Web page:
THERE HAS been mixed reaction across the industry following the cabinet secretary Fergus Ewing’s proposed breakdown of the £160m convergence cashpot – which will be used, in part, to plug the Less Favoured Areas Support Scheme shortfall.

It was announced earlier this year that the current LFASS funding levels would drop from 100% to 80% with Mr Ewing promising the industry that he would do whatever he could to find the money to top up the scheme.

It appears that he has found that extra cash in the form of the convergence pot and has proposed that the first tranche of £80m coming to the sector this financial year will see £13m dedicated to LFASS with a much higher £35m predicted to be scooped out of the second £80m pot the following year – to meet further LFASS reductions.

The National Farmers Union for Scotland has called out the government's proposal: “We cannot agree with Scottish Government’s proposition to use any of the £160 million to address the budget shortfall that exists in the Less Favoured Area Support Scheme for 2019 and 2020 scheme years,” stressed NFUS president Andrew McCornick. “In year one, it appears Scottish Government intends to strip £13 million from the pot to fund an LFASS-type grazing scheme to cover the LFASS shortfall. It is likely that a further £39 million from year two’s £80 million could well be used to fill the holes in the 2020 LFASS budget.

“Using this money, rather than finding that LFASS funding shortfall from usual budgetary sources, dilutes what this funding could have achieved,” he continued. “This funding was derived through pillar 1 direct support and should be spent through pillar 1 direct support means.

“We do support using the funds to increase the basic payment scheme rates in Regions 1, 2 and 3 with extra weighted support to the Region 2 and Region 3 budgets for more marginal land. We also support top ups to the coupled beef and sheep schemes.

“However, the weightings to the regional rate top ups by Scottish Government justifiably support the hills and uplands but do not accurately reflect the hugely valuable contribution of all land in Region 1,” he explained. “As well as highly productive arable land, most of the Region 1 land is grassland and more support here would, in turn, have better supported all our vulnerable livestock sectors.

“Unfortunately, the approach Scottish Government intends to take will immediately lower what all three regional payments could have been and that will have a significant impact on all sectors, especially those underpinned by Region 1 permanent pastures and grassland,” he concluded.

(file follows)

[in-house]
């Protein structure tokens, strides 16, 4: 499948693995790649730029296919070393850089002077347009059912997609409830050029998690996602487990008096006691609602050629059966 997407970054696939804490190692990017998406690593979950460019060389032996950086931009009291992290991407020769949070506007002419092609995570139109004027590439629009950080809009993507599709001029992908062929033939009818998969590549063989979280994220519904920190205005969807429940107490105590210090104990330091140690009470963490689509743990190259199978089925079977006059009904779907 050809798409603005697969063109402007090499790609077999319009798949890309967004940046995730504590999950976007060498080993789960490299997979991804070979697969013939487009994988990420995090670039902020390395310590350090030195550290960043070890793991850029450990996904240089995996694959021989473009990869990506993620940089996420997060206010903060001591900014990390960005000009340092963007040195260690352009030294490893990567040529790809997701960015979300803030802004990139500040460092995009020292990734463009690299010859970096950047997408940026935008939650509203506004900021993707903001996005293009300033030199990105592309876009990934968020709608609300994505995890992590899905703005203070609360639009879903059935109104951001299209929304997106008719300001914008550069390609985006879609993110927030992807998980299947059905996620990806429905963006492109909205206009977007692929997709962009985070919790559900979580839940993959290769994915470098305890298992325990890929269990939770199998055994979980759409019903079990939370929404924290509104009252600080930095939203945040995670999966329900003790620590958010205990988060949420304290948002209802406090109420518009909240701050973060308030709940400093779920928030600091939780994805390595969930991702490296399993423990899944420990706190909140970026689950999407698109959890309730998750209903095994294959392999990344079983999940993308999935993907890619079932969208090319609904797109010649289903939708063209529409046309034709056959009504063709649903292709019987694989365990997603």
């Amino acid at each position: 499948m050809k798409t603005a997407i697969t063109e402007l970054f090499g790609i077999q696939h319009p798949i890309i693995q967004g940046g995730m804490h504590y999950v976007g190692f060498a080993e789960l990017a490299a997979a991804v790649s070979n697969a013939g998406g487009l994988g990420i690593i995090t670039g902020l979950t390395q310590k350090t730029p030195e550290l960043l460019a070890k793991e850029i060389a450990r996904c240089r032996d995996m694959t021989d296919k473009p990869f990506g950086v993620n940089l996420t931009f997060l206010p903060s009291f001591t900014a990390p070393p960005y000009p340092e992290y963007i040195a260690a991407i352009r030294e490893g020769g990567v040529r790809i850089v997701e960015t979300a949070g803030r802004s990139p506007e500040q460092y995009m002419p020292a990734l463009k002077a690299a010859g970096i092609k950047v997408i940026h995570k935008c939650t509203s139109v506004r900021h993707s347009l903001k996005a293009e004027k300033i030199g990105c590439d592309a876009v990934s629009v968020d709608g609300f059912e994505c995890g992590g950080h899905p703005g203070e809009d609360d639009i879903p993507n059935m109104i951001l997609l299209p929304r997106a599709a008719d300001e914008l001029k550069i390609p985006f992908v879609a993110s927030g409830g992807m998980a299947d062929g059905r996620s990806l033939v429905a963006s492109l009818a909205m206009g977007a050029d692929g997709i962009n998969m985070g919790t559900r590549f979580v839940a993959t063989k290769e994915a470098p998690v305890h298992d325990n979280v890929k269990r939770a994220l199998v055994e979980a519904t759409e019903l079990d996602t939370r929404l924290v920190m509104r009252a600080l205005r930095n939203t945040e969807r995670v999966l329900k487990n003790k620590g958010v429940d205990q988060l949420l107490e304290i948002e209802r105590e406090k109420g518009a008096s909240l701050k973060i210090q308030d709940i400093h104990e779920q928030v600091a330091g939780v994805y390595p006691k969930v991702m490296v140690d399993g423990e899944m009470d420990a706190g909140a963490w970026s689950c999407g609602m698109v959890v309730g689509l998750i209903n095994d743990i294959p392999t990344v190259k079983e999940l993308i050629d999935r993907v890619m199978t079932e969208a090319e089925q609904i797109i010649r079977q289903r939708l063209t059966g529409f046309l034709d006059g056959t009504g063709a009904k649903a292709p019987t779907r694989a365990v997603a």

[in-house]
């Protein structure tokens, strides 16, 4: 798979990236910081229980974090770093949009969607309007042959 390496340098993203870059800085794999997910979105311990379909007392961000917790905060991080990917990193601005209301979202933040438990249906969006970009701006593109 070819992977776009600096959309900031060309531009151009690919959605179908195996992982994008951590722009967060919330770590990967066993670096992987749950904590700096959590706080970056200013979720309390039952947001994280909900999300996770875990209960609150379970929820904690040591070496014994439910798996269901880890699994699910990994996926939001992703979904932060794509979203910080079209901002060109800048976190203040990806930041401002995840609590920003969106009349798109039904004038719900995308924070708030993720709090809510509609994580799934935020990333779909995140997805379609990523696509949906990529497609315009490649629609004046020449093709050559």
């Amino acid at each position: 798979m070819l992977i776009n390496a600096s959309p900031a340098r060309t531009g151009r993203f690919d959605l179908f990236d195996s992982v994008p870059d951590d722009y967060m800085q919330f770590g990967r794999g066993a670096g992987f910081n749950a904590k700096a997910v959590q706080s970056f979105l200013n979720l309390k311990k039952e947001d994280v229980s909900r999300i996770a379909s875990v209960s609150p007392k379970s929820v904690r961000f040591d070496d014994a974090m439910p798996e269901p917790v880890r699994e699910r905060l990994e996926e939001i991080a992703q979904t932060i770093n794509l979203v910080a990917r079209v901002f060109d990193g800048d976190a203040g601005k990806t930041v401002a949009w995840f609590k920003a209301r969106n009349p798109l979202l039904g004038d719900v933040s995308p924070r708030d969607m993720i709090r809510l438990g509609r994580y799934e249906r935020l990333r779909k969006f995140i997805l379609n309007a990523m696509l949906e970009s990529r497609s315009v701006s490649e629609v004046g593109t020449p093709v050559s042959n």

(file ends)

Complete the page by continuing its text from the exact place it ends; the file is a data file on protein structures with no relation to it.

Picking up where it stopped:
Scottish Conservative MSP Edward Mountain went as far as to label the government’s proposal as a ‘great rural robbery,’ referring specifically to the cash commitment to LFASS. During Mr Ewing’s parliamentary statement on his proposal, Mr Mountain asked, ‘would it not be fair for the government to pay that to the farmers first and then pay the rest of the money to farmers as it was allocated?’, to which Mr Ewing replied, ‘No, I completely reject that assertion. There is no evidence whatsoever to back that up and I think I’ll just leave it at that.'

Mr Mountain commented: “The fact that the Cabinet Secretary refused to engage with a question from someone who has 35 years of farming experience highlights how he wants to hide from scrutiny.

“Farmers in less favoured areas need to be supported and the Cabinet Secretary had promised to find a new process to ensure £13m of LFASS funds went to farmers,” he continued. “However, the SNP Government is wrong to change how it is allocating the Convergence funding at the expense of farms in Region 1 areas. The Cabinet Secretary is robbing Peter to pay Paul and that is deeply unfair,” he stressed.

Scottish Land and Estates welcomed a significant proportion of the government’s proposal to be directed to marginal and remote areas, however stressed that it was a missed opportunity to support new entrants and farming resilience schemes: “The government’s announcement states that a significant proportion will be going to those farming in our marginal and remote areas and this is to be welcomed, albeit that money is being used to top up LFASS support which was likely to be reduced to 80% of previous levels for 2020,” commented Head of Policy Stephen Young.

“That said, in many respects there are missed opportunities in this funding allocation. Scottish farming’s biggest issue is resilience and profitability – a small slice of this funding could have been used to deliver an element of knowledge exchange to tackle this concern.

“Similarly, we are concerned that this funding will only be used for existing payment recipients. Topping up the National Reserve with a small sum, open to all new entrants, would be perfect for investing in farming’s future,” he suggested.

“We would have liked to have seen greater discussion with the industry on this allocation and we would welcome the chance to do that before the second tranche is allocated. This may also present a good opportunity to intensify discussions on the future of upland, and all rural support more generally,” he urged.